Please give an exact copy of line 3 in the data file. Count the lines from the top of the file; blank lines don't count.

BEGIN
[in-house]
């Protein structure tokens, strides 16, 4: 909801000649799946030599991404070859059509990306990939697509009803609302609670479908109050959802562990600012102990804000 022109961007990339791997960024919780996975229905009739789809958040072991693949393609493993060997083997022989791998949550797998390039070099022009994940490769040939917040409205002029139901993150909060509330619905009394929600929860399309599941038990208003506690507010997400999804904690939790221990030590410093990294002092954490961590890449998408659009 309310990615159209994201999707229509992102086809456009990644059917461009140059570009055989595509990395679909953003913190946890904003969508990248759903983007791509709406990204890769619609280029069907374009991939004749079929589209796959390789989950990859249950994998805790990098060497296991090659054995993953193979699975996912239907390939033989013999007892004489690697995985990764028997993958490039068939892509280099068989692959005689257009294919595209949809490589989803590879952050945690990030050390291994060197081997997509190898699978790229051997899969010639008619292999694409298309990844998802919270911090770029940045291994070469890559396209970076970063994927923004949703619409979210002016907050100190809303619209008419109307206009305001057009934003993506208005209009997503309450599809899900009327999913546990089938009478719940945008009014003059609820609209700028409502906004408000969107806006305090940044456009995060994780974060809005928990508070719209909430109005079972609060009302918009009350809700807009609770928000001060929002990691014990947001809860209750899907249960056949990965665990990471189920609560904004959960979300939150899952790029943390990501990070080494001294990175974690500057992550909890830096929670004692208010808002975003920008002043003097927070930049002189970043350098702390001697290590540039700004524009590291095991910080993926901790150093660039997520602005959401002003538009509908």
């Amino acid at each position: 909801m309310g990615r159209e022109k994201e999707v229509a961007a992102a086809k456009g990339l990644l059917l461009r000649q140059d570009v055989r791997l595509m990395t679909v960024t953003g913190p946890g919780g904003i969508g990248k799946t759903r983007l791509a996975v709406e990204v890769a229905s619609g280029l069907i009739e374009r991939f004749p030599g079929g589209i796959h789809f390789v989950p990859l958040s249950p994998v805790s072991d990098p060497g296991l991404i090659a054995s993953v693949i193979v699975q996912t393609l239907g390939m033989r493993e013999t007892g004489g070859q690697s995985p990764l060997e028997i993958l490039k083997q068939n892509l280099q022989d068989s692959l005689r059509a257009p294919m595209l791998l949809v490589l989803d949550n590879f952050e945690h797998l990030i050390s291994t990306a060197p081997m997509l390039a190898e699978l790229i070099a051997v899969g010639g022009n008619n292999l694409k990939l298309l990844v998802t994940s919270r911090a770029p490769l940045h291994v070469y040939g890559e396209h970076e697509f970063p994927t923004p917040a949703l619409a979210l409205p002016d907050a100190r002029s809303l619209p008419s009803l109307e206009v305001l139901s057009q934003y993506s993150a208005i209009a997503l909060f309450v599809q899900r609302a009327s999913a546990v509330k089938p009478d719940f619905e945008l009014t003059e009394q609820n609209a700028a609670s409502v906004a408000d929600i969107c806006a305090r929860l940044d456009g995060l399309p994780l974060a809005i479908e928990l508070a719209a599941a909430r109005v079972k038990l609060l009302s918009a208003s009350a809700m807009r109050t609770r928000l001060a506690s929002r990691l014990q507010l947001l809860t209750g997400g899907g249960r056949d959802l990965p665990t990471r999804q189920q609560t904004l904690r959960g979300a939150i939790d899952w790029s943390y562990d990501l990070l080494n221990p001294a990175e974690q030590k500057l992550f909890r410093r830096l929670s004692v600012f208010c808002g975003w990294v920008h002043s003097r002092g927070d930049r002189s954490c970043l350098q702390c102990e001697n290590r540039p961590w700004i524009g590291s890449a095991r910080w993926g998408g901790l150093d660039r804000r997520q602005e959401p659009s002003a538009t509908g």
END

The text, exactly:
């Amino acid at each position: 909801m309310g990615r159209e022109k994201e999707v229509a961007a992102a086809k456009g990339l990644l059917l461009r000649q140059d570009v055989r791997l595509m990395t679909v960024t953003g913190p946890g919780g904003i969508g990248k799946t759903r983007l791509a996975v709406e990204v890769a229905s619609g280029l069907i009739e374009r991939f004749p030599g079929g589209i796959h789809f390789v989950p990859l958040s249950p994998v805790s072991d990098p060497g296991l991404i090659a054995s993953v693949i193979v699975q996912t393609l239907g390939m033989r493993e013999t007892g004489g070859q690697s995985p990764l060997e028997i993958l490039k083997q068939n892509l280099q022989d068989s692959l005689r059509a257009p294919m595209l791998l949809v490589l989803d949550n590879f952050e945690h797998l990030i050390s291994t990306a060197p081997m997509l390039a190898e699978l790229i070099a051997v899969g010639g022009n008619n292999l694409k990939l298309l990844v998802t994940s919270r911090a770029p490769l940045h291994v070469y040939g890559e396209h970076e697509f970063p994927t923004p917040a949703l619409a979210l409205p002016d907050a100190r002029s809303l619209p008419s009803l109307e206009v305001l139901s057009q934003y993506s993150a208005i209009a997503l909060f309450v599809q899900r609302a009327s999913a546990v509330k089938p009478d719940f619905e945008l009014t003059e009394q609820n609209a700028a609670s409502v906004a408000d929600i969107c806006a305090r929860l940044d456009g995060l399309p994780l974060a809005i479908e928990l508070a719209a599941a909430r109005v079972k038990l609060l009302s918009a208003s009350a809700m807009r109050t609770r928000l001060a506690s929002r990691l014990q507010l947001l809860t209750g997400g899907g249960r056949d959802l990965p665990t990471r999804q189920q609560t904004l904690r959960g979300a939150i939790d899952w790029s943390y562990d990501l990070l080494n221990p001294a990175e974690q030590k500057l992550f909890r410093r830096l929670s004692v600012f208010c808002g975003w990294v920008h002043s003097r002092g927070d930049r002189s954490c970043l350098q702390c102990e001697n290590r540039p961590w700004i524009g590291s890449a095991r910080w993926g998408g901790l150093d660039r804000r997520q602005e959401p659009s002003a538009t509908g």